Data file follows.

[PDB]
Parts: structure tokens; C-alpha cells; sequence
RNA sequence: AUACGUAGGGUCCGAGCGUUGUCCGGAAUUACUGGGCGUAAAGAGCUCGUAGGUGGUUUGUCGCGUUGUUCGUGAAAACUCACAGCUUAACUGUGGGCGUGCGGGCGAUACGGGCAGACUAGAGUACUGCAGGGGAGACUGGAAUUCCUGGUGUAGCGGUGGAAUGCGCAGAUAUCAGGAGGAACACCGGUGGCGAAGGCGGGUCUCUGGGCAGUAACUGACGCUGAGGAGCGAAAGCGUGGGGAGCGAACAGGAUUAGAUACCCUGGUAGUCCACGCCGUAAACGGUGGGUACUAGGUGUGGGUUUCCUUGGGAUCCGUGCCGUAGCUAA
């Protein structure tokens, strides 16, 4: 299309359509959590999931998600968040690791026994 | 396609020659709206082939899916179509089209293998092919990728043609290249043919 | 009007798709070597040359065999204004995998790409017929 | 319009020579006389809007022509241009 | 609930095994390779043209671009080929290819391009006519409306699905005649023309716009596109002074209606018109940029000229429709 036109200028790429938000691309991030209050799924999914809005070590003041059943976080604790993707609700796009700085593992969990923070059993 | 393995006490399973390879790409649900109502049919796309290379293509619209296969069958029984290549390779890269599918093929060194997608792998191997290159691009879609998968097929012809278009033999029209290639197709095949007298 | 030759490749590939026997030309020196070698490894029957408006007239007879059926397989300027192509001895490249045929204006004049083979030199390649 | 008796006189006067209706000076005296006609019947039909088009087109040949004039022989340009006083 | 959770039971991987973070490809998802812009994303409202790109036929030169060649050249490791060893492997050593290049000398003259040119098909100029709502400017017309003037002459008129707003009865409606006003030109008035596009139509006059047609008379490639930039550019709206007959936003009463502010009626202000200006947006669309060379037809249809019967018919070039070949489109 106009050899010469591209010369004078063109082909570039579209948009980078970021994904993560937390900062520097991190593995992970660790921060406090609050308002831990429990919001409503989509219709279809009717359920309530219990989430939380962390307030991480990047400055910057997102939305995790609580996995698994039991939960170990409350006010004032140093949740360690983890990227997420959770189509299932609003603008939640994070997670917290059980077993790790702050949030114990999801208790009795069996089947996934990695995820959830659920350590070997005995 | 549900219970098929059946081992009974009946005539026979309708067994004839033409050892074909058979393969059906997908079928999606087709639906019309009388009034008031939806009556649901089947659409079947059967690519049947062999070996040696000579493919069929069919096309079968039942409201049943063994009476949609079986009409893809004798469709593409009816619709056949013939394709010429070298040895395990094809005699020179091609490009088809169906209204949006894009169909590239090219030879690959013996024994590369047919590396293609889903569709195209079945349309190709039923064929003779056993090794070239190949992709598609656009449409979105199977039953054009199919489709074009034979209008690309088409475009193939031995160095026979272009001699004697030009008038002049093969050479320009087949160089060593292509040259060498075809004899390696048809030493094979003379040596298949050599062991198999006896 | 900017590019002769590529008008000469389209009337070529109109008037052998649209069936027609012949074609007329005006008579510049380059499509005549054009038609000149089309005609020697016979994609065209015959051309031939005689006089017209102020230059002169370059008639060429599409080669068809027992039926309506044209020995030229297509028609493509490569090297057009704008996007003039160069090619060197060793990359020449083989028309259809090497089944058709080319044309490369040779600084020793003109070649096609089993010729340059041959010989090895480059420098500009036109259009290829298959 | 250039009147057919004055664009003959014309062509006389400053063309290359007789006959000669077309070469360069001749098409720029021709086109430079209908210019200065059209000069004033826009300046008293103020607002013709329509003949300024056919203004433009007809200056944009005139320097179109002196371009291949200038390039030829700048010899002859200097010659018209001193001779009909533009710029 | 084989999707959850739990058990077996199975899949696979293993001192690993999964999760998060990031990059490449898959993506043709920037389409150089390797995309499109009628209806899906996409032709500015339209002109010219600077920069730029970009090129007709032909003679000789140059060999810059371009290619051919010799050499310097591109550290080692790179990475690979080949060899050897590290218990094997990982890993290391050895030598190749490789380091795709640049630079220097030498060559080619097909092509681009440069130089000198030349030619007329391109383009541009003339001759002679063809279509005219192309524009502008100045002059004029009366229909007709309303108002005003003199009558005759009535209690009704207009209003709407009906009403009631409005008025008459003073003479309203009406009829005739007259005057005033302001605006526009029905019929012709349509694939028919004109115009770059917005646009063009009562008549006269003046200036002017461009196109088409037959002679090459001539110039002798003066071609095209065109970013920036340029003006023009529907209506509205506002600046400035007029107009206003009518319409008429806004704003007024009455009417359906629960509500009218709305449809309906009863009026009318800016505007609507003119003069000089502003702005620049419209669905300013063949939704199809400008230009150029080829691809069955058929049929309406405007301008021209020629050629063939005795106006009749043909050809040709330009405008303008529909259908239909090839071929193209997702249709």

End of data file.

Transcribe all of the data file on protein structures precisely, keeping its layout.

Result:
[PDB]
Parts: structure tokens; C-alpha cells; sequence
RNA sequence: AUACGUAGGGUCCGAGCGUUGUCCGGAAUUACUGGGCGUAAAGAGCUCGUAGGUGGUUUGUCGCGUUGUUCGUGAAAACUCACAGCUUAACUGUGGGCGUGCGGGCGAUACGGGCAGACUAGAGUACUGCAGGGGAGACUGGAAUUCCUGGUGUAGCGGUGGAAUGCGCAGAUAUCAGGAGGAACACCGGUGGCGAAGGCGGGUCUCUGGGCAGUAACUGACGCUGAGGAGCGAAAGCGUGGGGAGCGAACAGGAUUAGAUACCCUGGUAGUCCACGCCGUAAACGGUGGGUACUAGGUGUGGGUUUCCUUGGGAUCCGUGCCGUAGCUAA
């Protein structure tokens, strides 16, 4: 299309359509959590999931998600968040690791026994 | 396609020659709206082939899916179509089209293998092919990728043609290249043919 | 009007798709070597040359065999204004995998790409017929 | 319009020579006389809007022509241009 | 609930095994390779043209671009080929290819391009006519409306699905005649023309716009596109002074209606018109940029000229429709 036109200028790429938000691309991030209050799924999914809005070590003041059943976080604790993707609700796009700085593992969990923070059993 | 393995006490399973390879790409649900109502049919796309290379293509619209296969069958029984290549390779890269599918093929060194997608792998191997290159691009879609998968097929012809278009033999029209290639197709095949007298 | 030759490749590939026997030309020196070698490894029957408006007239007879059926397989300027192509001895490249045929204006004049083979030199390649 | 008796006189006067209706000076005296006609019947039909088009087109040949004039022989340009006083 | 959770039971991987973070490809998802812009994303409202790109036929030169060649050249490791060893492997050593290049000398003259040119098909100029709502400017017309003037002459008129707003009865409606006003030109008035596009139509006059047609008379490639930039550019709206007959936003009463502010009626202000200006947006669309060379037809249809019967018919070039070949489109 106009050899010469591209010369004078063109082909570039579209948009980078970021994904993560937390900062520097991190593995992970660790921060406090609050308002831990429990919001409503989509219709279809009717359920309530219990989430939380962390307030991480990047400055910057997102939305995790609580996995698994039991939960170990409350006010004032140093949740360690983890990227997420959770189509299932609003603008939640994070997670917290059980077993790790702050949030114990999801208790009795069996089947996934990695995820959830659920350590070997005995 | 549900219970098929059946081992009974009946005539026979309708067994004839033409050892074909058979393969059906997908079928999606087709639906019309009388009034008031939806009556649901089947659409079947059967690519049947062999070996040696000579493919069929069919096309079968039942409201049943063994009476949609079986009409893809004798469709593409009816619709056949013939394709010429070298040895395990094809005699020179091609490009088809169906209204949006894009169909590239090219030879690959013996024994590369047919590396293609889903569709195209079945349309190709039923064929003779056993090794070239190949992709598609656009449409979105199977039953054009199919489709074009034979209008690309088409475009193939031995160095026979272009001699004697030009008038002049093969050479320009087949160089060593292509040259060498075809004899390696048809030493094979003379040596298949050599062991198999006896 | 900017590019002769590529008008000469389209009337070529109109008037052998649209069936027609012949074609007329005006008579510049380059499509005549054009038609000149089309005609020697016979994609065209015959051309031939005689006089017209102020230059002169370059008639060429599409080669068809027992039926309506044209020995030229297509028609493509490569090297057009704008996007003039160069090619060197060793990359020449083989028309259809090497089944058709080319044309490369040779600084020793003109070649096609089993010729340059041959010989090895480059420098500009036109259009290829298959 | 250039009147057919004055664009003959014309062509006389400053063309290359007789006959000669077309070469360069001749098409720029021709086109430079209908210019200065059209000069004033826009300046008293103020607002013709329509003949300024056919203004433009007809200056944009005139320097179109002196371009291949200038390039030829700048010899002859200097010659018209001193001779009909533009710029 | 084989999707959850739990058990077996199975899949696979293993001192690993999964999760998060990031990059490449898959993506043709920037389409150089390797995309499109009628209806899906996409032709500015339209002109010219600077920069730029970009090129007709032909003679000789140059060999810059371009290619051919010799050499310097591109550290080692790179990475690979080949060899050897590290218990094997990982890993290391050895030598190749490789380091795709640049630079220097030498060559080619097909092509681009440069130089000198030349030619007329391109383009541009003339001759002679063809279509005219192309524009502008100045002059004029009366229909007709309303108002005003003199009558005759009535209690009704207009209003709407009906009403009631409005008025008459003073003479309203009406009829005739007259005057005033302001605006526009029905019929012709349509694939028919004109115009770059917005646009063009009562008549006269003046200036002017461009196109088409037959002679090459001539110039002798003066071609095209065109970013920036340029003006023009529907209506509205506002600046400035007029107009206003009518319409008429806004704003007024009455009417359906629960509500009218709305449809309906009863009026009318800016505007609507003119003069000089502003702005620049419209669905300013063949939704199809400008230009150029080829691809069955058929049929309406405007301008021209020629050629063939005795106006009749043909050809040709330009405008303008529909259908239909090839071929193209997702249709």